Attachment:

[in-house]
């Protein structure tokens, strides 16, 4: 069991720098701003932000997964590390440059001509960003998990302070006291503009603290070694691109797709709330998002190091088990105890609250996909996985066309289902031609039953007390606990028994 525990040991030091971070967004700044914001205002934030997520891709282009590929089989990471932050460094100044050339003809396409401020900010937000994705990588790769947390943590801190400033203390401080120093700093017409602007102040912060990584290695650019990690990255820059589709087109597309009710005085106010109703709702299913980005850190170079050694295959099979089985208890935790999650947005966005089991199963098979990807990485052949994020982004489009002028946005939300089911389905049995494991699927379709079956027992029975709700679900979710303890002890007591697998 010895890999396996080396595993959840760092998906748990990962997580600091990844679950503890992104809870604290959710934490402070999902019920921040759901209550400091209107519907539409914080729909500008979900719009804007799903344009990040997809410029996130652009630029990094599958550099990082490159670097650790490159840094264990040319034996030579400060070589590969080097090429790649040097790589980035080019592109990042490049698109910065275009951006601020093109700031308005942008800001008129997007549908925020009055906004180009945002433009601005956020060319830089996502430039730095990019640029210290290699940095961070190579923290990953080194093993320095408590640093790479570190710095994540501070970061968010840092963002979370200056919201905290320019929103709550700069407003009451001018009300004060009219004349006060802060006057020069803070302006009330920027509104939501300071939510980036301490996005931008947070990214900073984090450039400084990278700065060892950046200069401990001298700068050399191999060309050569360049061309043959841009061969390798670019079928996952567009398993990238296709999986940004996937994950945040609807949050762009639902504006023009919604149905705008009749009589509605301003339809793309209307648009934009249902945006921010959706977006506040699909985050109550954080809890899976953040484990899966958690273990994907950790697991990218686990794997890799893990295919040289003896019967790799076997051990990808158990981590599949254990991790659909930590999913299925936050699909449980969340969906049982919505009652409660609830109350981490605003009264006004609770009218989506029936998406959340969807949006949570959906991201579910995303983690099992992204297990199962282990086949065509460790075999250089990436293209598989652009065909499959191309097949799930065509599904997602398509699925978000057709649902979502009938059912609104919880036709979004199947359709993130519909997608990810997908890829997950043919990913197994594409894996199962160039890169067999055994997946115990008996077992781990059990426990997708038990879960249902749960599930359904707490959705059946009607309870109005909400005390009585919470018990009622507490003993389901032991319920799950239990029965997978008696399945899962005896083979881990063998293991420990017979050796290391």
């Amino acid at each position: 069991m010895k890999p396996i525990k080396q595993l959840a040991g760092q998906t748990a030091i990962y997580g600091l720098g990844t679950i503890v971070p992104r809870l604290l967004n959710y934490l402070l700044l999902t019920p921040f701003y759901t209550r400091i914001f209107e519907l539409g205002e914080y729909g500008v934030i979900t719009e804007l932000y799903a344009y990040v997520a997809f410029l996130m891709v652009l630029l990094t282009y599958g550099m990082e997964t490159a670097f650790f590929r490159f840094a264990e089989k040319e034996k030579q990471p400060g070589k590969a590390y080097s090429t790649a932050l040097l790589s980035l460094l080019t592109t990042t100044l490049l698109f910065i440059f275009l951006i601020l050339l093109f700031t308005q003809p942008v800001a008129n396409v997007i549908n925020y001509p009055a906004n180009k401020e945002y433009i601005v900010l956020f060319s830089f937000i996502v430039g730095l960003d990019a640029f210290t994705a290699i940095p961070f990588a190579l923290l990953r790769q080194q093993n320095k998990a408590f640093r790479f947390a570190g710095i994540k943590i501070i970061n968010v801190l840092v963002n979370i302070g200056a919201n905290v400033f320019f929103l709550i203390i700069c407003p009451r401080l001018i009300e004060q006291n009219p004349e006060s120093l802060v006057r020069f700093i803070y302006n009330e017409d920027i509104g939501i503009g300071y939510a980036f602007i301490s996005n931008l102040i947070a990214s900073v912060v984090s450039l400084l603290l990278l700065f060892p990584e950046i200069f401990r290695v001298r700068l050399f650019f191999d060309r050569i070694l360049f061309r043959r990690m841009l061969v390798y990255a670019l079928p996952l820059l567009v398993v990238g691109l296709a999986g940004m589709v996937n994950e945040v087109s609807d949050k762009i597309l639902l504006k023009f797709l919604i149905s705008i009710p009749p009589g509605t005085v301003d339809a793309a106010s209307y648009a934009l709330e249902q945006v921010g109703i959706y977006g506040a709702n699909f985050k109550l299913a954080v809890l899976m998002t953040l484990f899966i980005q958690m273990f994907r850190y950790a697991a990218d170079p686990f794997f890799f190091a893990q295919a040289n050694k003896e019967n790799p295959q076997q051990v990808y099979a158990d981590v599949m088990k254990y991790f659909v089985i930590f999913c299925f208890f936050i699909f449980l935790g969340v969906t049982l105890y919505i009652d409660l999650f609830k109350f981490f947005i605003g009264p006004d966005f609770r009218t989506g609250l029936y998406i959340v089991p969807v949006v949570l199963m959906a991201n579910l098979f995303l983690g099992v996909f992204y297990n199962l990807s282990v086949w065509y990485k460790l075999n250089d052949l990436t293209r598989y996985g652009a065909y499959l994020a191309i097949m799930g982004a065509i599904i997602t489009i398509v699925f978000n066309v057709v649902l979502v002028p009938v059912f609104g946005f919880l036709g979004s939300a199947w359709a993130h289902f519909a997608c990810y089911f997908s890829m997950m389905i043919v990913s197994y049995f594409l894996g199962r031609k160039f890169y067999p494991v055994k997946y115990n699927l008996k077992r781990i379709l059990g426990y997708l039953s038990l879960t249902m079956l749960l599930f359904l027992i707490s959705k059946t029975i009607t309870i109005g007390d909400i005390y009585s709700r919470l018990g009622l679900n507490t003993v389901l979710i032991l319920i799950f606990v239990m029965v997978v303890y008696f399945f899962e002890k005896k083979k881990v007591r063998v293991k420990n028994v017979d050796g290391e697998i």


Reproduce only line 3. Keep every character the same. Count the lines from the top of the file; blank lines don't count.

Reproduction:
């Amino acid at each position: 069991m010895k890999p396996i525990k080396q595993l959840a040991g760092q998906t748990a030091i990962y997580g600091l720098g990844t679950i503890v971070p992104r809870l604290l967004n959710y934490l402070l700044l999902t019920p921040f701003y759901t209550r400091i914001f209107e519907l539409g205002e914080y729909g500008v934030i979900t719009e804007l932000y799903a344009y990040v997520a997809f410029l996130m891709v652009l630029l990094t282009y599958g550099m990082e997964t490159a670097f650790f590929r490159f840094a264990e089989k040319e034996k030579q990471p400060g070589k590969a590390y080097s090429t790649a932050l040097l790589s980035l460094l080019t592109t990042t100044l490049l698109f910065i440059f275009l951006i601020l050339l093109f700031t308005q003809p942008v800001a008129n396409v997007i549908n925020y001509p009055a906004n180009k401020e945002y433009i601005v900010l956020f060319s830089f937000i996502v430039g730095l960003d990019a640029f210290t994705a290699i940095p961070f990588a190579l923290l990953r790769q080194q093993n320095k998990a408590f640093r790479f947390a570190g710095i994540k943590i501070i970061n968010v801190l840092v963002n979370i302070g200056a919201n905290v400033f320019f929103l709550i203390i700069c407003p009451r401080l001018i009300e004060q006291n009219p004349e006060s120093l802060v006057r020069f700093i803070y302006n009330e017409d920027i509104g939501i503009g300071y939510a980036f602007i301490s996005n931008l102040i947070a990214s900073v912060v984090s450039l400084l603290l990278l700065f060892p990584e950046i200069f401990r290695v001298r700068l050399f650019f191999d060309r050569i070694l360049f061309r043959r990690m841009l061969v390798y990255a670019l079928p996952l820059l567009v398993v990238g691109l296709a999986g940004m589709v996937n994950e945040v087109s609807d949050k762009i597309l639902l504006k023009f797709l919604i149905s705008i009710p009749p009589g509605t005085v301003d339809a793309a106010s209307y648009a934009l709330e249902q945006v921010g109703i959706y977006g506040a709702n699909f985050k109550l299913a954080v809890l899976m998002t953040l484990f899966i980005q958690m273990f994907r850190y950790a697991a990218d170079p686990f794997f890799f190091a893990q295919a040289n050694k003896e019967n790799p295959q076997q051990v990808y099979a158990d981590v599949m088990k254990y991790f659909v089985i930590f999913c299925f208890f936050i699909f449980l935790g969340v969906t049982l105890y919505i009652d409660l999650f609830k109350f981490f947005i605003g009264p006004d966005f609770r009218t989506g609250l029936y998406i959340v089991p969807v949006v949570l199963m959906a991201n579910l098979f995303l983690g099992v996909f992204y297990n199962l990807s282990v086949w065509y990485k460790l075999n250089d052949l990436t293209r598989y996985g652009a065909y499959l994020a191309i097949m799930g982004a065509i599904i997602t489009i398509v699925f978000n066309v057709v649902l979502v002028p009938v059912f609104g946005f919880l036709g979004s939300a199947w359709a993130h289902f519909a997608c990810y089911f997908s890829m997950m389905i043919v990913s197994y049995f594409l894996g199962r031609k160039f890169y067999p494991v055994k997946y115990n699927l008996k077992r781990i379709l059990g426990y997708l039953s038990l879960t249902m079956l749960l599930f359904l027992i707490s959705k059946t029975i009607t309870i109005g007390d909400i005390y009585s709700r919470l018990g009622l679900n507490t003993v389901l979710i032991l319920i799950f606990v239990m029965v997978v303890y008696f399945f899962e002890k005896k083979k881990v007591r063998v293991k420990n028994v017979d050796g290391e697998i």